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Public participation and written submissions.: A transport infrastructure planning case study

Antonson, Hans LU (2014) In Transportation Research. Part A: Policy & Practice 70. p.59-66
Abstract
Written submissions or comments as a response on an EIS (Environmental Impact Statement) rank as one of the most common forms of public participation. Within public participation research there appears to be an international dearth of knowledge concerning such written submissions. The possible impact of such responses on an EIS is - with few exceptions - seldom put in focus. The aim in the present brief communication is to study one aspect of public participation within transport infrastructure planning, namely the role of written submissions sent to the applicant by individuals, Non-governmental organisations, companies and authorities. By comparing 34 written submissions with road planning documents (including EIS) the impact of the... (More)
Written submissions or comments as a response on an EIS (Environmental Impact Statement) rank as one of the most common forms of public participation. Within public participation research there appears to be an international dearth of knowledge concerning such written submissions. The possible impact of such responses on an EIS is - with few exceptions - seldom put in focus. The aim in the present brief communication is to study one aspect of public participation within transport infrastructure planning, namely the role of written submissions sent to the applicant by individuals, Non-governmental organisations, companies and authorities. By comparing 34 written submissions with road planning documents (including EIS) the impact of the public views has been analysed in a south Swedish case study. At a time when the new Environmental Code only had been in force for less than one year, it does not appear as if the Road Administration's regional office accepted most of the written submissions just to show that the new regulation concerning participation had a direct impact on the planning. Sweden's long tradition of public access to official documents may explain why written submissions as one aspect of public participation worked well in the E18 highway planning process, because civil servants have long been taught to promptly furnish information and guidance, as well as to giving advice and other assistance to individuals in matters concerning an authority's activity. This study shows, then, that - if properly managed by the developer's street-level staff - the use of written submissions may improve the EIS from a stakeholder perspective and also make the stakeholders feel they are being taken seriously. (C) 2014 Elsevier Ltd. All rights reserved. (Less)
Please use this url to cite or link to this publication:
author
organization
publishing date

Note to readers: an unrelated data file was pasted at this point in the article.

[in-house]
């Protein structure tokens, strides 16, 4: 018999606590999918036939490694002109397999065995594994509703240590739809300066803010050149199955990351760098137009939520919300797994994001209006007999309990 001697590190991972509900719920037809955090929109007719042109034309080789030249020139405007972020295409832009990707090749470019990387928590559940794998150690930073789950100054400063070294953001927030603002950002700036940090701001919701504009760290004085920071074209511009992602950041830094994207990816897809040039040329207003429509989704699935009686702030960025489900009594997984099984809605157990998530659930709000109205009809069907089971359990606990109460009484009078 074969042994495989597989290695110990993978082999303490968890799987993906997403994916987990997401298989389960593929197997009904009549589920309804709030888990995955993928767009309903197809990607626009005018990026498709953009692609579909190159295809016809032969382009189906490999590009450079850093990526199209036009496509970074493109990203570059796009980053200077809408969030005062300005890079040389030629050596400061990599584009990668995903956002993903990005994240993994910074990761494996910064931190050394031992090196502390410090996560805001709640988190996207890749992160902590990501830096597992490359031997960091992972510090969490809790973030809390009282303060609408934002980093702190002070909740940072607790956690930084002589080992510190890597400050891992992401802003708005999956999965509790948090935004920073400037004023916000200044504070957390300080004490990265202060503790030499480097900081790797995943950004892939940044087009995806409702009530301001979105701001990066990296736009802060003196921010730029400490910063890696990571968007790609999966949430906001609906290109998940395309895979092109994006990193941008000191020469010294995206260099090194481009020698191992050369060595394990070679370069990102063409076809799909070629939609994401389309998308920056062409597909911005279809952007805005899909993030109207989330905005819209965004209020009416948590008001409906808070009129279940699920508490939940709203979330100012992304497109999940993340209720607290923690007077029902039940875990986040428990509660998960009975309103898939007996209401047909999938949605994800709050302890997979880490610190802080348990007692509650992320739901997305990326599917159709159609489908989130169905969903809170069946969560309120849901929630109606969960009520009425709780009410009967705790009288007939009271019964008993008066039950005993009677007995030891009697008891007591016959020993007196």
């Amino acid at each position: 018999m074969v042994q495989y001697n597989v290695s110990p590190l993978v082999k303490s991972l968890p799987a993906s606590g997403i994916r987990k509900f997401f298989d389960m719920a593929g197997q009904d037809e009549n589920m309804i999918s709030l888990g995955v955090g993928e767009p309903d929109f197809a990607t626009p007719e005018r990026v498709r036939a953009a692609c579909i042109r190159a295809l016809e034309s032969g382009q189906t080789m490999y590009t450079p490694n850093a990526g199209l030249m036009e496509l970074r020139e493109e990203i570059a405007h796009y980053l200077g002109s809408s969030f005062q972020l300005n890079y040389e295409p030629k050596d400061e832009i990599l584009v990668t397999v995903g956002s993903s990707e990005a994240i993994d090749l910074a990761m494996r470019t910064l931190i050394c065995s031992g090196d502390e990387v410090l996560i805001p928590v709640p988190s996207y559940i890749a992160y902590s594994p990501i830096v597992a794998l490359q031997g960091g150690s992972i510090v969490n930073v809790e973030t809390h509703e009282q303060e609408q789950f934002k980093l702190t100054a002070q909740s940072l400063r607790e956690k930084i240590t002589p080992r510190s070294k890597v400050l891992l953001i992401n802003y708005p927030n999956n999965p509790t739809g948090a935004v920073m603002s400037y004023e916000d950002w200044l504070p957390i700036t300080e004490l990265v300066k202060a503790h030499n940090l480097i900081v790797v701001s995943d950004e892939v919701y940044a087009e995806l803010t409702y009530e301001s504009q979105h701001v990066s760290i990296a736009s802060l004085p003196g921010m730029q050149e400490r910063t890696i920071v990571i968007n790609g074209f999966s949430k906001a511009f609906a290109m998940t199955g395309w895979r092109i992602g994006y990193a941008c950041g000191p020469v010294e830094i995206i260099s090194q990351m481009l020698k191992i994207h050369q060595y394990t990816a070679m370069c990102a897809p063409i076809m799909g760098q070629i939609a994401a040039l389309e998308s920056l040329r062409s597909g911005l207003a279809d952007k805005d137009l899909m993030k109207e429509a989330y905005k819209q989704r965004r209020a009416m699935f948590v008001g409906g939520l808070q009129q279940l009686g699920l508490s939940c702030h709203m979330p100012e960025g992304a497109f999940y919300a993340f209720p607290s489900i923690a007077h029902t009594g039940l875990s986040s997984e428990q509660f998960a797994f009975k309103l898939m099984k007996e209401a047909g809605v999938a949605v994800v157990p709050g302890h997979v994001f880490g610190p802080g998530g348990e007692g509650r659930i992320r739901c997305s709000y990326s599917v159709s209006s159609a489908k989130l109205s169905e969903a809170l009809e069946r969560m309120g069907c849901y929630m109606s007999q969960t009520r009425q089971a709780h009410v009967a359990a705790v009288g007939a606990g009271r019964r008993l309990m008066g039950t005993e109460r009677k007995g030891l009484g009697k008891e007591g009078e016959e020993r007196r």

type
Contribution to journal
publication status
published
subject
keywords
Environmental Impact Statements (EIS), Written comments, Written, responses, Stakeholders, Road planning, Public access to official, documents
in
Transportation Research. Part A: Policy & Practice
volume
70
pages
59 - 66
publisher
Elsevier
external identifiers
  • wos:000346894300006
  • scopus:84909589587
ISSN
0965-8564
DOI
10.1016/j.tra.2014.09.015
language
English
LU publication?
yes
id
97c4687a-7687-4756-86b5-63bed173e0d2 (old id 4941448)
alternative location
http://dx.doi.org/10.1016/j.tra.2014.09.015
date added to LUP
2015-01-27 16:22:28
date last changed
2017-06-25 04:08:37
@article{97c4687a-7687-4756-86b5-63bed173e0d2,
  abstract     = {Written submissions or comments as a response on an EIS (Environmental Impact Statement) rank as one of the most common forms of public participation. Within public participation research there appears to be an international dearth of knowledge concerning such written submissions. The possible impact of such responses on an EIS is - with few exceptions - seldom put in focus. The aim in the present brief communication is to study one aspect of public participation within transport infrastructure planning, namely the role of written submissions sent to the applicant by individuals, Non-governmental organisations, companies and authorities. By comparing 34 written submissions with road planning documents (including EIS) the impact of the public views has been analysed in a south Swedish case study. At a time when the new Environmental Code only had been in force for less than one year, it does not appear as if the Road Administration's regional office accepted most of the written submissions just to show that the new regulation concerning participation had a direct impact on the planning. Sweden's long tradition of public access to official documents may explain why written submissions as one aspect of public participation worked well in the E18 highway planning process, because civil servants have long been taught to promptly furnish information and guidance, as well as to giving advice and other assistance to individuals in matters concerning an authority's activity. This study shows, then, that - if properly managed by the developer's street-level staff - the use of written submissions may improve the EIS from a stakeholder perspective and also make the stakeholders feel they are being taken seriously. (C) 2014 Elsevier Ltd. All rights reserved.},
  author       = {Antonson, Hans},
  issn         = {0965-8564},
  keyword      = {Environmental Impact Statements (EIS),Written comments,Written,responses,Stakeholders,Road planning,Public access to official,documents},
  language     = {eng},
  pages        = {59--66},
  publisher    = {Elsevier},
  series       = {Transportation Research. Part A: Policy & Practice},
  title        = {Public participation and written submissions.: A transport infrastructure planning case study},
  url          = {http://dx.doi.org/10.1016/j.tra.2014.09.015},
  volume       = {70},
  year         = {2014},
}